Area over last 60 years has seen weather of historic proportions

Area over last 60 years has seen weather of historic proportions

Posted: Tuesday, October 21, 2008 10:22 pm
By: By JIMMY WILLIAMS Special to The Messenger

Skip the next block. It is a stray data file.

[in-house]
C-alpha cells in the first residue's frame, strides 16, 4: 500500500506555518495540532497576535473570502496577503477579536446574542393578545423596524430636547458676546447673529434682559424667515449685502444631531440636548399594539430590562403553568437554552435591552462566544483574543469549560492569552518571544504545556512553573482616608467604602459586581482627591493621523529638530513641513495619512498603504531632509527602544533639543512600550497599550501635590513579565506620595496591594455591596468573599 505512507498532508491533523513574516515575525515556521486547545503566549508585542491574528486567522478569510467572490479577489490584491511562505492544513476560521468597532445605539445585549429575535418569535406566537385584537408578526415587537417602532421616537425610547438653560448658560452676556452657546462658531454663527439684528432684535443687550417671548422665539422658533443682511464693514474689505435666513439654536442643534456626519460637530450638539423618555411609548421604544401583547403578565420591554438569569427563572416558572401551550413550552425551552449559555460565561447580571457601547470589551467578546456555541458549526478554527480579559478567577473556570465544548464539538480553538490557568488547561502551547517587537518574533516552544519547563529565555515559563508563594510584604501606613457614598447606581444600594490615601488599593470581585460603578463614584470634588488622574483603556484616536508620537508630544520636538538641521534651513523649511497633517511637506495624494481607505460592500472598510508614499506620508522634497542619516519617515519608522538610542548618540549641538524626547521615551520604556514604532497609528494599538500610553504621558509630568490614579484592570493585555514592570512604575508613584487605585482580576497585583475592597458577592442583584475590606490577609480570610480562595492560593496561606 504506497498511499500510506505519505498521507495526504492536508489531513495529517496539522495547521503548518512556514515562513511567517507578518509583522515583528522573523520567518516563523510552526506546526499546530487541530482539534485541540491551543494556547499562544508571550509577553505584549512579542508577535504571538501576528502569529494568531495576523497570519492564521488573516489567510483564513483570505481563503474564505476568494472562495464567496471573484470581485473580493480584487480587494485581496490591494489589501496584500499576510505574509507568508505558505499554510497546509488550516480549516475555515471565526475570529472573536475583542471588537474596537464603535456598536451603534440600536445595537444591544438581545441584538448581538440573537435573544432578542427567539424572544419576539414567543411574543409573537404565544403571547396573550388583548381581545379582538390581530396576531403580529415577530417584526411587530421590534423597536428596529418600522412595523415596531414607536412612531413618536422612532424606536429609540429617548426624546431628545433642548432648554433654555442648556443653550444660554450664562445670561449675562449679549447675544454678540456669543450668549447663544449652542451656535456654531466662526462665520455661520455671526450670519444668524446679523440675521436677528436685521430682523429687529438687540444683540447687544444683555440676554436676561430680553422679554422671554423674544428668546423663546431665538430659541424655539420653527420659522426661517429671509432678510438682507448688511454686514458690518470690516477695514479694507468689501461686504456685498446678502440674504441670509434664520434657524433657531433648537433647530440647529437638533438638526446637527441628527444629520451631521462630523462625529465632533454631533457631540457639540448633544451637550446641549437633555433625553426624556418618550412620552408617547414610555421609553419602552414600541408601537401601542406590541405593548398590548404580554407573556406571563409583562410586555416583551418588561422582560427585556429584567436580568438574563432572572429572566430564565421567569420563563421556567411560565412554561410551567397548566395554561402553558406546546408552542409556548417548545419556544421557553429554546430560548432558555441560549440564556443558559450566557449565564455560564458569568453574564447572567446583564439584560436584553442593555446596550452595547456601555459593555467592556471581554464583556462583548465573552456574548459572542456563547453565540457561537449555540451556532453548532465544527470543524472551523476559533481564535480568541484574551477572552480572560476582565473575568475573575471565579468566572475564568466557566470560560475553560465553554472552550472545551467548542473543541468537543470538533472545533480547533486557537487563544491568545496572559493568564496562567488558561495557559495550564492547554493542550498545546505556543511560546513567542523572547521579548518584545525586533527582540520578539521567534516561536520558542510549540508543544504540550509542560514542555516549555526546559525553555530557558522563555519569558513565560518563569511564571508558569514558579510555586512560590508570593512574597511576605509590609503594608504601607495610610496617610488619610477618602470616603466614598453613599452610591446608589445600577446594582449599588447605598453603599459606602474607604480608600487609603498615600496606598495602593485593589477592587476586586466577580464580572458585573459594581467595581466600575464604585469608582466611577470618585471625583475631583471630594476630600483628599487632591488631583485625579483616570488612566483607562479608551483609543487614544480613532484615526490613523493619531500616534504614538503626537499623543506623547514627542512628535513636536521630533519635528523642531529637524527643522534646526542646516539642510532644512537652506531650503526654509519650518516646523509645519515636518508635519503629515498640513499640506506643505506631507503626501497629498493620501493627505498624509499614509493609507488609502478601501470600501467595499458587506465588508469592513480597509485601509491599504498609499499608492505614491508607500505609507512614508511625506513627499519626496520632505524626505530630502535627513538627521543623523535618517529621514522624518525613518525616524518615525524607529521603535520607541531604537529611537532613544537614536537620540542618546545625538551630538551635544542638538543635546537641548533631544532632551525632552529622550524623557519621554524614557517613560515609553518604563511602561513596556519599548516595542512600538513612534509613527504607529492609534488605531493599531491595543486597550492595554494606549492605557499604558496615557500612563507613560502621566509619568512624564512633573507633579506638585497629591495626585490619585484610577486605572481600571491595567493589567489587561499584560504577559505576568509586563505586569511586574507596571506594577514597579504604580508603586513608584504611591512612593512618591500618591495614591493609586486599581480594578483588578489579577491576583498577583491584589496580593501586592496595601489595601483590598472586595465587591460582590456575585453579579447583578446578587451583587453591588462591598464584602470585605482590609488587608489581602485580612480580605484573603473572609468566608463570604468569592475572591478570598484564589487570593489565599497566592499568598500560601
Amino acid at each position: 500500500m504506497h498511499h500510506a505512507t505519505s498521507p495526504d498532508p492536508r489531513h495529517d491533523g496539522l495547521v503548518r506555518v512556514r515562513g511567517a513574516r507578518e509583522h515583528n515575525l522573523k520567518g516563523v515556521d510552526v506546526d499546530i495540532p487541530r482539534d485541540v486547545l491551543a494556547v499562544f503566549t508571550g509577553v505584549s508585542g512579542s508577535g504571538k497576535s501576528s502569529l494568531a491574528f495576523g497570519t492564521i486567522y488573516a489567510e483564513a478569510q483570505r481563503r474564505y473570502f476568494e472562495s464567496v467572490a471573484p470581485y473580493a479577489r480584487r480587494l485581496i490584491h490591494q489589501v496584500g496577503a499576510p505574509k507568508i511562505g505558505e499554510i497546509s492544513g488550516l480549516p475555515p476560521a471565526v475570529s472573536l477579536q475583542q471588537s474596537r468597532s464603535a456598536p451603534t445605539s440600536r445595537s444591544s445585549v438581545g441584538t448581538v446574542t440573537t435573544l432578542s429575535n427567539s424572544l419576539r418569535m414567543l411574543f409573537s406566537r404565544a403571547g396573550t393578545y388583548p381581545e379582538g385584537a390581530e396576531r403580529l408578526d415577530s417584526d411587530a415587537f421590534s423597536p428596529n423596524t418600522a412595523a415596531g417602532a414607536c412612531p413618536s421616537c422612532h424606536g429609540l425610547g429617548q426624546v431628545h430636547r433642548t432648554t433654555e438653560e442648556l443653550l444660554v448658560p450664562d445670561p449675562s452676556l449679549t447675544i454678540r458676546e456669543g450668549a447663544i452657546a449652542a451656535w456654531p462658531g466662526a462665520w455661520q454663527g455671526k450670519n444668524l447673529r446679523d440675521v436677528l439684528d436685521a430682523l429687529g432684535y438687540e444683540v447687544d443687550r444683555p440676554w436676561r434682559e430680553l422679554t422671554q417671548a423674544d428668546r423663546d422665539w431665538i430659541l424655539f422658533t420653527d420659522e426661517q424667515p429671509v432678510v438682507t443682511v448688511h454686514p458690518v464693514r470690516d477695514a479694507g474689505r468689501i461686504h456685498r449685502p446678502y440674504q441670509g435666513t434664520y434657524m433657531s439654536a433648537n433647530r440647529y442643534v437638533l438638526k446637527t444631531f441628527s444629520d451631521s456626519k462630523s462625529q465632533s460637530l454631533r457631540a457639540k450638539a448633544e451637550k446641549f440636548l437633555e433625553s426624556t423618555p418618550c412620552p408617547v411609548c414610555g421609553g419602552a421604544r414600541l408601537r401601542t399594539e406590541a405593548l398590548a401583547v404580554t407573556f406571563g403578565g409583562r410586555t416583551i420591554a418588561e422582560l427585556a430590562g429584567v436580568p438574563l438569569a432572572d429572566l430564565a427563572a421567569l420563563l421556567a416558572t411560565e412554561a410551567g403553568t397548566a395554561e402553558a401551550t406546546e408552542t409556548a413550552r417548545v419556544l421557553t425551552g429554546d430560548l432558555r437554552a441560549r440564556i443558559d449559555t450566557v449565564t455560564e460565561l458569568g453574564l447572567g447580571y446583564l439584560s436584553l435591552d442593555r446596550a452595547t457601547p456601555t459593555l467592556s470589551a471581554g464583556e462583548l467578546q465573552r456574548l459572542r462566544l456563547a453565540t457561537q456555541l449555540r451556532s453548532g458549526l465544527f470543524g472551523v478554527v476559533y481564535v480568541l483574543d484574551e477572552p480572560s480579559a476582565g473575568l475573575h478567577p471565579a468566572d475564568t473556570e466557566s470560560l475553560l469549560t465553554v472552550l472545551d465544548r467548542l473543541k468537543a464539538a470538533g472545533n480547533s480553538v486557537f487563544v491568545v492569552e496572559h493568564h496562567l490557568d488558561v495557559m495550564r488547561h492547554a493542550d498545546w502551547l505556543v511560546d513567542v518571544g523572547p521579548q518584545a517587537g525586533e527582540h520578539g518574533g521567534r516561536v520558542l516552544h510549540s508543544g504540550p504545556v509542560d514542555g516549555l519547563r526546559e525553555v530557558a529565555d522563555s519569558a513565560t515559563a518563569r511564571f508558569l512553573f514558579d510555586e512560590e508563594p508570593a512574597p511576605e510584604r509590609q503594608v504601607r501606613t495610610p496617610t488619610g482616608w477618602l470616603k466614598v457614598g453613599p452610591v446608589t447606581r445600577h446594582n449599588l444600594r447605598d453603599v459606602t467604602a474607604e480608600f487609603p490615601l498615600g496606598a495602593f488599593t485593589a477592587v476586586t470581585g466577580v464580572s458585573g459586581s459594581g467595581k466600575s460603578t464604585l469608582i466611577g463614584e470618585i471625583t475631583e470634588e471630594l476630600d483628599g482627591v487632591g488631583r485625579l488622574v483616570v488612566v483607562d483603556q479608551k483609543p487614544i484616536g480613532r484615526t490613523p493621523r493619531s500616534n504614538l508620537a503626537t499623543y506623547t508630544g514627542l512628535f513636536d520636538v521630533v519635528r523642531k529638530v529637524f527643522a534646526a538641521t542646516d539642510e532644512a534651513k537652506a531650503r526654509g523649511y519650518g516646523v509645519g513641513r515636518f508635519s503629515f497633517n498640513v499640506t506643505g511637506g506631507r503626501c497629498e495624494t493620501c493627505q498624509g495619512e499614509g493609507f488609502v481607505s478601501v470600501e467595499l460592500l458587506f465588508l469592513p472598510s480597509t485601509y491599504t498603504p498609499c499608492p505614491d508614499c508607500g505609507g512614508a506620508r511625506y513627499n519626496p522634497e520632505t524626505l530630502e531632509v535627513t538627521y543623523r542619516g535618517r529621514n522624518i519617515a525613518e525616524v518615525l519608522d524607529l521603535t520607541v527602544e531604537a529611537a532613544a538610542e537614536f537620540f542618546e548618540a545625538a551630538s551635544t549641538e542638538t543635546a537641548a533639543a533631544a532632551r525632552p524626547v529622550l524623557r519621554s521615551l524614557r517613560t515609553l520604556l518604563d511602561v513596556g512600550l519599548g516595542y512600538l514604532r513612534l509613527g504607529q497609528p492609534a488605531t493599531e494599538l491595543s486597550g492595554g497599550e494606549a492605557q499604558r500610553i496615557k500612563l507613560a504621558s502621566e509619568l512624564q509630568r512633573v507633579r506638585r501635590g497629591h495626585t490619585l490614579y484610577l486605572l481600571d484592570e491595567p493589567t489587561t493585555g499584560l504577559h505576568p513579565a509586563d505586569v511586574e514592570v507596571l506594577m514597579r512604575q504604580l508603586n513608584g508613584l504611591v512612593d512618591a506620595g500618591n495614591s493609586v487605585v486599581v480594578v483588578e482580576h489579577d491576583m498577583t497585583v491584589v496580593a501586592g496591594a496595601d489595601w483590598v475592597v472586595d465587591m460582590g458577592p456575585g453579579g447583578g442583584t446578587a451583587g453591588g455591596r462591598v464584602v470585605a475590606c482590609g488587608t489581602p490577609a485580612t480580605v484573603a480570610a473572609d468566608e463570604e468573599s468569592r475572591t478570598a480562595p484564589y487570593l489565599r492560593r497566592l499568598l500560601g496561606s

A critique I received on one of these columns years ago warned against harping too much on weather. The “desultory” (their word) column, they said, jumped from one thing to another, back and forth from weather to gardening, to distraction. Well, today we won’t jump back and forth, but we will, yet again, reference weather. For what, after all, is more at the heart of gardening? The weather is the linchpin upon which our success either waxes or wanes. Of recent times (here meaning the last half century or so, and particularly the last two years) waning has been the rule of the day, to the point of nauseating result. Who would have thought we would experience 100-year droughts two years in a row? The law of averages should posit we won’t experience anything like it for 200 more years. Kids, take note. Anyone who has lived through the second half of the 20th century and until today in Henry County has experienced a remarkable series of historic weather occurrences. And don’t forget, accurate weather records are extant without omission since at least the 1880s, or 120 years or so. Since 1950, however, every weather extreme record has been broken, and not just barely. They have been smashed. On Feb. 2, 1951, the thermometer sagged to 21.5 degrees below zero. Paris recorded the lowest temperature in the United States that morning, and my father was kept busy in his position as water and wastewater superintendent of the Board of Public Utilities with frozen water lines all over the city. During the 1970s and ’80s continuing cold and snow plagued the area year after year. One year, when our No. 2 son was in high school, students returned to classes after the Christmas break only to be sent home early when heavy snow began falling. They did not go back to school until February, as snow after snow and bitter cold paralyzed the area. With children underfoot day after day, school moms were seeking counseling. During that same period, the temperature fell to 17 below zero a couple of times, challenging, but not quite breaking, 1951’s all-time record cold. Ornamental shrubs were decimated in most of the winters during that era. In spring, huge piles of dead hollies, azaleas and crape myrtles were being hauled to the landfills day after day. Once the freezes finally ended (it’s been 25 years since we’ve experienced anything else like it), droughts set in. During the 1980s, long-term drought bedeviled us several years in a row, though there was short-term piddling rain enough to barely succor farm crops most of those years. Large trees, many more than 100 years old, died here and there the first year of the drought, and as it lingered on more and more of them bit the dust, literally. Our woodland lost at least 60 old dogwoods and a number of big red oaks. When 100-year-old trees go to dying, you know you’ve seen historic weather. Our current drought is in its second year. Last winter was wet, giving some temporary recoup from horrendous damage in the summer of 2007. The tap turned off, however, once the past summer set in. June was below normal, and July experienced rain only once, the second week of the month. Since then, rainfall as been virtually nil. From July 12 until last week — that’s three months — only three-tenths of an inch has been recorded in my gauge. We’ve been drier than Phoenix, Ariz., or southern California, experiencing true desert conditions. Then there is heat. August 2007 was the hottest month in recorded history here, with the temperature peaking at 106, but staying above 100 for 16 days. (I believe 110 was experienced here in the 1950s.) That heat compounded drought troubles, and this year August was considerably cooler. In fact, I don’t believe we topped 100 degrees a time this summer, but we flirted with it several times. My “arborteum,” so to speak, a collection of trees and shrubs on a barren, dry hill west of our house, has been decimated last year and this. I am finally to the point that water hauling has done me in, and I will give up on some of it if this thing continues. ——— From Poor Willie’s Almanack — Winners don’t quit. Put me in the losers bracket. Editor’s note: Jimmy Williams is production superintendent at The Paris Post-Intelligencer, where he also writes this column. Published in The Messenger 10.21.08

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